I eventually get to the office. They take me in, have me sit awkwardly for fifteen or so minutes, have me fill out another little sheet which asks again: “have you ever taught before?” I don’t lie (against all my instincts), I just put no. Zero experience. They ask me for what I want to be paid, I say 15 kuai, they ask if I mean 15 usd. They laugh at me when I say kuai. I asked way too low apparently. Anyway then they take this chick that’s been sitting in the room with me the whole time and they’re like “here’s your student. Go teach her a lesson.”

I mean, I’m wearing a t shirt and flip flops, sweating a lot because I’ve been walking around in 90 degree heat for a while. I have a backpack but it only has a laptop that can’t get on the internet on campus anymore and some other random crap in there; i’m clearly not prepared to actually teach anybody anything. I thought that I was coming to just fill out some paperwork and then maybe talk about what the potential job would entail in some sort of interview setting.

So I’m understandably pretty confused when they put me in a conference room with this girl and just say “teach English.”

I’m like well ok girl what do you even want to learn? How’s your English level, what do you need help with?

Her response is basically ‘hey fuck if I know just teach me some English.’ In perfect English. I get to know her for a second, talk to her about what she’s studying, how old she is. I quickly realize I have basically nothing to teach this girl. Tells me her English level is higher than most students, so I shouldn’t be worried about that. But yet she’s like yeah, so lets hear a lesson. So I tell her I don’t know how because that’s vague as hell and I have nothing to help me. She keeps telling me to relax, and just teach her stuff. Grammar? Pronunciation? Do you just want to talk? Role play? Everything’s ok apparently. So out of desperation at this point and I write a bunch of words that start with TH on the board because I know Chinese people are bad at making that sound (read: Pat Wang is bad at making this sound, and he is the best Chinese person, so if he can’t then nobody should be able to. I wish that this was further from being my real thought process than it was). Tried some “V” sounds too, because that’s a letter that Chinese doesn’t have, and the reason my name has to be KeWen here. She did both just fine. I had no idea what to do. She spoke English pretty dang well. I was like, do you want to do some work with the past tense and verb conjugations? (Chinese doesn’t have either of these, really, so this was as good a guess as any). And she’s like I already know all that…. super disconcerting. I mean she makes all the little mistakes that Chinese people always make; she omits little words and stuff but it’s hard to describe the scenario in which one would appropriately use awkward-to-translate words like “does.” (When pressed to translate it more fully than I was doing, I was like “how bout you translate 就 clearly for me first”. Not only is this a horribly childish way to act as a potential tutor, it was also somewhat of a cheap shot, because there’s no way in hell one can concisely define a word like that. Just look)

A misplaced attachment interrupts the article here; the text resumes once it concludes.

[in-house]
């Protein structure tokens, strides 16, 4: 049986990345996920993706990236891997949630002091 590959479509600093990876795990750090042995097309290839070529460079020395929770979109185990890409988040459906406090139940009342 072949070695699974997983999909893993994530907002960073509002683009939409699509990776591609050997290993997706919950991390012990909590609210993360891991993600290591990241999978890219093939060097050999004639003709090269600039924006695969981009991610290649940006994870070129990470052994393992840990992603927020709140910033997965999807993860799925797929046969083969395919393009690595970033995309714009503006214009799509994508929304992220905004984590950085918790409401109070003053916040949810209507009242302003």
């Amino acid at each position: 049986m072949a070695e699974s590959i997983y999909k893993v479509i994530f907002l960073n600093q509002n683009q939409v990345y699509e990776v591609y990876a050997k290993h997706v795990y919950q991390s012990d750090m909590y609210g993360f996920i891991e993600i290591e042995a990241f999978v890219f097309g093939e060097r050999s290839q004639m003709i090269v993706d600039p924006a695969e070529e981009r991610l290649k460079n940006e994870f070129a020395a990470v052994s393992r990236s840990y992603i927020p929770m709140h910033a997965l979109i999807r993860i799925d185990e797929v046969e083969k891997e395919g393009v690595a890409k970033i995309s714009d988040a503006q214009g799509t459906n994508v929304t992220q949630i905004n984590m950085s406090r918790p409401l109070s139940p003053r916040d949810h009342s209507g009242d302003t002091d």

So what the hell am I supposed to be doing, yeah?

I wind up just talk to her about her Qinghua PHD program that she’s starting up soon. (To get into the Qinghua graduate school, you have to score exceptionally highly on an examination where one of the components is English, turns out.) Then they take me back out into this waiting room and they ask if I can come back tomorrow and teach people in half hour sessions for five hours? And I’m like, no – hey p.s. I am hella not qualified for this did you not just watch me fail miserably – and she wont hear a word of either. I tell her I’m just checking this out so I can come back and maybe do it in winter (I do not have time to do it this winter) and they clearly don’t give even one damn. They’re like come teach for five hours tomorrow and we’ll pay you and give you dinner. Which would be kinda tempting, but this was two days before my flight back to the states and I had better things to do.

In my best Chinese, I attempt to communicate that a) I dont understand this process at all b) we now both know I can’t teach English, particularly with zero preparation. Like, isn’t that apparent now? And they say something along the lines of “we’ll teach you how to teach” but first make a demo for these ten kids tomorrow. No matter that you don’t know them or their Chinese level. Just make some lessons and spit ‘em out for five hours and then we’ll start telling you how to stop sucking at it.

“Um lady I dont know how to make lessons why are you asking me for this i’ve already told you I can’t”

“Oh its fine you can just talk to them about whatever”

“The hell does that mean? What are they even looking to learn?”
“We’ll give you a list of topics and you just chat with them about them.” Oh.

I mean ok you liar you’ve said this whole time I was going to be teaching lessons not just chatting about random topics but I still am not coming to help you for five hours on my last day in china.

Long story short they are truly, truly desperate for anyone who can coherently assemble an English sentence or something because otherwise this doesn’t make any goddamn sense at all.